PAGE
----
• Observe what happens in slow motion. Because we’re bombarded with activities, sometimes we miss what’s before us – most occurrences happen over an extended period-of-time. Take note of the changes that occur around you daily. It’s the short-term changes that could become long-term detriments to your positioning that you should be aware of.
  • Be innovative – When you’re seen as an innovator, you’re viewed as someone that’s leading others to their future. If they perceive that as a benefit, they’ll follow you more readily. And when you’re at the negotiation table, they’ll be more willing to accept your offerings.
  • Control the flow of your messages. Always consider the impact one message will have on another when you send it into the realm of public opinion. If you initiate messages that are less important too frequently, messages that might have a greater impact on your positioning will be less potent – and the more important messages may miss your intended audience altogether.

Use Appropriate Words:

Words control emotions. And emotions control perceptions. To control your positioning better, control the words that control your message. As an example, depending on the situation, it may be beneficial to use the word squabble versus fight (e.g. we had a squabble) – that’s less impactful than, we had a fight. The exchange of those two words alters the perception of the situation.

Perception is Reality:

When it comes to controlling your positioning, perception is reality. Your integrity intentions can be in alignment with your actions and if someone taints it with their ill-will, you could become seen as someone with less integrity. That’ll impact the way the other negotiator interacts with you. That could be to the detriment of both of you and the negotiation.

Being a better negotiator starts first with how you’re positioned. It shapes the way you’re perceived at the negotiation table. It determines how the other negotiator will strategize to negotiate against you. And it will have an impact on how effective your negotiation efforts will be. To negotiate better, always pay careful attention to your messages and how they position you. Because, the better you position yourself per how you wish to be perceived, the easier the negotiation will be… and everything will be right with the world.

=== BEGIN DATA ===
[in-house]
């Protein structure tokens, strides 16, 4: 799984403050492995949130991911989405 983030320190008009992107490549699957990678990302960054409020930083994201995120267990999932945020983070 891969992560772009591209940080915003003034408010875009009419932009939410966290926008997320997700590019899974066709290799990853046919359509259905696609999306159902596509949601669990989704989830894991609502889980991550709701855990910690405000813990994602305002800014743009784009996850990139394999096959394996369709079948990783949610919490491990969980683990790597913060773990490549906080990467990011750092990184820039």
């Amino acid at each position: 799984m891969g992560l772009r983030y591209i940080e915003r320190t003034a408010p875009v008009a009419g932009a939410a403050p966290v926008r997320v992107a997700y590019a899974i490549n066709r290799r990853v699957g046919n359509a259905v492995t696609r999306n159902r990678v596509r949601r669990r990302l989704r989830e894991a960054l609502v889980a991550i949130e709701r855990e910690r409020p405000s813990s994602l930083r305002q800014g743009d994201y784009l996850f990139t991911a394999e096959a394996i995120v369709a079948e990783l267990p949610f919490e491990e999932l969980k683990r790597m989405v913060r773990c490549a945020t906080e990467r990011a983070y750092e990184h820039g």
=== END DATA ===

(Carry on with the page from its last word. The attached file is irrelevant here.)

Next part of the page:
Presentations – PowerPoint – Leave the Laser Pointer Behind

One very common lament about presenters using PowerPoint is the unfortunate tendency so many have to talk to the screen, instead of the audience. It’s uncomfortable for an audience to have to look at a speaker’s back while he reads his slides. And, of course, it’s huge disconnect between speaker and audience, which is defeating the whole purpose of the presentation in the first place. So why in the world did anyone think the laser pointer would be a viable, effective presentation tool?

For those of us who love toys and gadgets, the laser pointer is almost irresistible. You hold the pen-shaped object in your hand, and with the click of a button, you can shine a pinpoint of bright red light on the screen to draw the audience’s attention to a particular item. You can move it around to circle some important item or make a flourish over some point. It’s fun, it’s high tech, and it seems to be state-of-the-art presentation technology.

However, I’m sorry to disappoint you gizmo-lovers, but this device, for all its high tech appeal, has absolutely nothing to recommend its use. Here’s why:

1. First of all, if your visuals are done with a good color contrast, which means the background will be a dark rich color (with light type on it), it’s extremely difficult to even see that little red beam on that dark background. I’ve seen presentations where the audience had no idea the speaker was even using a laser pointer because they never saw its light.

2. Secondly, the very nature of its use — having to direct the laser to the screen — requires the speaker to face and point to the screen. This means her back is turned on the audience and she’s talking to the screen, not the people in the room. Obviously, this is a big disconnect between the speaker and the audience.

3. There’s also a minor problem that can occur if the speaker forgets to turn off the laser beam and, while making gestures, ends up throwing that red light all over the room.

You can be the pointer. With the exception of large convention hall screens, the vast majority of screens are of a size that makes it very easy for the speaker herself to refer to the items on the visual. By stepping back to the screen and referring to the points on it, you are effectively directing the audience’s attention while keeping yourself in the picture and making purposeful gestures.